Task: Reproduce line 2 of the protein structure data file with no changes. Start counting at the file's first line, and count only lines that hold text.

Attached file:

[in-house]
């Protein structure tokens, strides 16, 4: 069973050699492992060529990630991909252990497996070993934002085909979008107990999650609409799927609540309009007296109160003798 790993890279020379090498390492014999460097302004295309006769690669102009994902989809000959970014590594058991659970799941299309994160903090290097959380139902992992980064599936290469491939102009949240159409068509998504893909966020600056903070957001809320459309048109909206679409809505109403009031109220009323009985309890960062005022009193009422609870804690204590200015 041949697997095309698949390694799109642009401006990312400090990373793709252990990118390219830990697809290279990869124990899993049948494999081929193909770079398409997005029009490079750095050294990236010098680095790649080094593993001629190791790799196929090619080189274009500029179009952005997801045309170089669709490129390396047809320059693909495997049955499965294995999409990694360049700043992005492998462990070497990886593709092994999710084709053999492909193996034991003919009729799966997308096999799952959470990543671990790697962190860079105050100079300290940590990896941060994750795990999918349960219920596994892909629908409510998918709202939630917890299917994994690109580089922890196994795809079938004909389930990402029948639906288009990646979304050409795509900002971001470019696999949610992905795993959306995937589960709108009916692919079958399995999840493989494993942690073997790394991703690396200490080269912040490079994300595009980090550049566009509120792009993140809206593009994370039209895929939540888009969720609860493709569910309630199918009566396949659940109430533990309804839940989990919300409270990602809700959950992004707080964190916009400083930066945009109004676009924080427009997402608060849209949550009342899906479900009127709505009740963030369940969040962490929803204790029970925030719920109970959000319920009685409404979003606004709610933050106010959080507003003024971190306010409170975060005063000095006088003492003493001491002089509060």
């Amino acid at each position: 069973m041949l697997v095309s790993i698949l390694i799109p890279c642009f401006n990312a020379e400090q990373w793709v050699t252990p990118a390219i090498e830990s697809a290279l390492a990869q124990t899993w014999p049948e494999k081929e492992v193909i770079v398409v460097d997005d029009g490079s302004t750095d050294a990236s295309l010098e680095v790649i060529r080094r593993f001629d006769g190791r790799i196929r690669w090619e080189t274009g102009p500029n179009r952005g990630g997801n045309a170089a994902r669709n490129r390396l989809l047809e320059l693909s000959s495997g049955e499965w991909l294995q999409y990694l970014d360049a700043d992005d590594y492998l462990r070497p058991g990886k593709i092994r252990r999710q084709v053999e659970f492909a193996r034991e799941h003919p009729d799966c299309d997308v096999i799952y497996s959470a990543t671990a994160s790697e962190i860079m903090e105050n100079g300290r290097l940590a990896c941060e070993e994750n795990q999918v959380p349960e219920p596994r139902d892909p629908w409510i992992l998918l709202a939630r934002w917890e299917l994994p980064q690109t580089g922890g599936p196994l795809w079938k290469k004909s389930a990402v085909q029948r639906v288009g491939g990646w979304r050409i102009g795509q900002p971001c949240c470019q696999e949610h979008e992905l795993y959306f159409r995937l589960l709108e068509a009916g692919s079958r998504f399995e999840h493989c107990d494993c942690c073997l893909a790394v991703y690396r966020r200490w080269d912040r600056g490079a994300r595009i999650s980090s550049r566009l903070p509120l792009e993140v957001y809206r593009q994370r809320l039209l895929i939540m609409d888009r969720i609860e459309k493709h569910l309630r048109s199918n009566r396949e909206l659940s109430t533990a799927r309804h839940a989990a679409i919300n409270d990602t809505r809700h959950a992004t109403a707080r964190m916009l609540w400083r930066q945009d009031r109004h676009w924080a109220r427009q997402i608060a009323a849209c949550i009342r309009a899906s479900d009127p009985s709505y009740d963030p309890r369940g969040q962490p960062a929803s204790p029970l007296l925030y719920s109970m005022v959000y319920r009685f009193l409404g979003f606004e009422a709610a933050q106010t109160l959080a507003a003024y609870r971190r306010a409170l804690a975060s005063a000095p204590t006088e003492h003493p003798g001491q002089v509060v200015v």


């Protein structure tokens, strides 16, 4: 069973050699492992060529990630991909252990497996070993934002085909979008107990999650609409799927609540309009007296109160003798 790993890279020379090498390492014999460097302004295309006769690669102009994902989809000959970014590594058991659970799941299309994160903090290097959380139902992992980064599936290469491939102009949240159409068509998504893909966020600056903070957001809320459309048109909206679409809505109403009031109220009323009985309890960062005022009193009422609870804690204590200015 041949697997095309698949390694799109642009401006990312400090990373793709252990990118390219830990697809290279990869124990899993049948494999081929193909770079398409997005029009490079750095050294990236010098680095790649080094593993001629190791790799196929090619080189274009500029179009952005997801045309170089669709490129390396047809320059693909495997049955499965294995999409990694360049700043992005492998462990070497990886593709092994999710084709053999492909193996034991003919009729799966997308096999799952959470990543671990790697962190860079105050100079300290940590990896941060994750795990999918349960219920596994892909629908409510998918709202939630917890299917994994690109580089922890196994795809079938004909389930990402029948639906288009990646979304050409795509900002971001470019696999949610992905795993959306995937589960709108009916692919079958399995999840493989494993942690073997790394991703690396200490080269912040490079994300595009980090550049566009509120792009993140809206593009994370039209895929939540888009969720609860493709569910309630199918009566396949659940109430533990309804839940989990919300409270990602809700959950992004707080964190916009400083930066945009109004676009924080427009997402608060849209949550009342899906479900009127709505009740963030369940969040962490929803204790029970925030719920109970959000319920009685409404979003606004709610933050106010959080507003003024971190306010409170975060005063000095006088003492003493001491002089509060």